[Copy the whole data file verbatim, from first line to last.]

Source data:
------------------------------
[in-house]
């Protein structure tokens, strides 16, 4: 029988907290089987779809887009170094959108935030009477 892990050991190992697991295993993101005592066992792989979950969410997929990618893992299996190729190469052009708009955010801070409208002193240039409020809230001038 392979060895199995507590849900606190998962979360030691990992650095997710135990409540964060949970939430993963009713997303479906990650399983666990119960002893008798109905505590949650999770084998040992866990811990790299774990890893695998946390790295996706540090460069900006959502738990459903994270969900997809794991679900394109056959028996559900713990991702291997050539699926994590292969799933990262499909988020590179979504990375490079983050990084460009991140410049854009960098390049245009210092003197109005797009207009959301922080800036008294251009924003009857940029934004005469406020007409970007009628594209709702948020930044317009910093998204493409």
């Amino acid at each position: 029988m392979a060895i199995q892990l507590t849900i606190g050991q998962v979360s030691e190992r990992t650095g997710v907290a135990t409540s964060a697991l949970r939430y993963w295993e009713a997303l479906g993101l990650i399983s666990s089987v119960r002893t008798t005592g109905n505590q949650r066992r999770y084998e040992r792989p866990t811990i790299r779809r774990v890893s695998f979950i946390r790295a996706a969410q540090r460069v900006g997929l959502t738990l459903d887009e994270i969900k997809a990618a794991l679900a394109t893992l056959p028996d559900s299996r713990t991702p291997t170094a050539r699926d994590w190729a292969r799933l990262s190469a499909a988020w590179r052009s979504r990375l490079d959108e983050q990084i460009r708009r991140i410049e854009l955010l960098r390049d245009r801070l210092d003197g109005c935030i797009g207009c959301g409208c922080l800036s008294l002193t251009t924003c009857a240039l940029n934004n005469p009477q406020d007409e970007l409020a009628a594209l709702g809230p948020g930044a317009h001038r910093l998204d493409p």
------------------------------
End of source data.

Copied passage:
[in-house]
């Protein structure tokens, strides 16, 4: 029988907290089987779809887009170094959108935030009477 892990050991190992697991295993993101005592066992792989979950969410997929990618893992299996190729190469052009708009955010801070409208002193240039409020809230001038 392979060895199995507590849900606190998962979360030691990992650095997710135990409540964060949970939430993963009713997303479906990650399983666990119960002893008798109905505590949650999770084998040992866990811990790299774990890893695998946390790295996706540090460069900006959502738990459903994270969900997809794991679900394109056959028996559900713990991702291997050539699926994590292969799933990262499909988020590179979504990375490079983050990084460009991140410049854009960098390049245009210092003197109005797009207009959301922080800036008294251009924003009857940029934004005469406020007409970007009628594209709702948020930044317009910093998204493409």
């Amino acid at each position: 029988m392979a060895i199995q892990l507590t849900i606190g050991q998962v979360s030691e190992r990992t650095g997710v907290a135990t409540s964060a697991l949970r939430y993963w295993e009713a997303l479906g993101l990650i399983s666990s089987v119960r002893t008798t005592g109905n505590q949650r066992r999770y084998e040992r792989p866990t811990i790299r779809r774990v890893s695998f979950i946390r790295a996706a969410q540090r460069v900006g997929l959502t738990l459903d887009e994270i969900k997809a990618a794991l679900a394109t893992l056959p028996d559900s299996r713990t991702p291997t170094a050539r699926d994590w190729a292969r799933l990262s190469a499909a988020w590179r052009s979504r990375l490079d959108e983050q990084i460009r708009r991140i410049e854009l955010l960098r390049d245009r801070l210092d003197g109005c935030i797009g207009c959301g409208c922080l800036s008294l002193t251009t924003c009857a240039l940029n934004n005469p009477q406020d007409e970007l409020a009628a594209l709702g809230p948020g930044a317009h001038r910093l998204d493409p």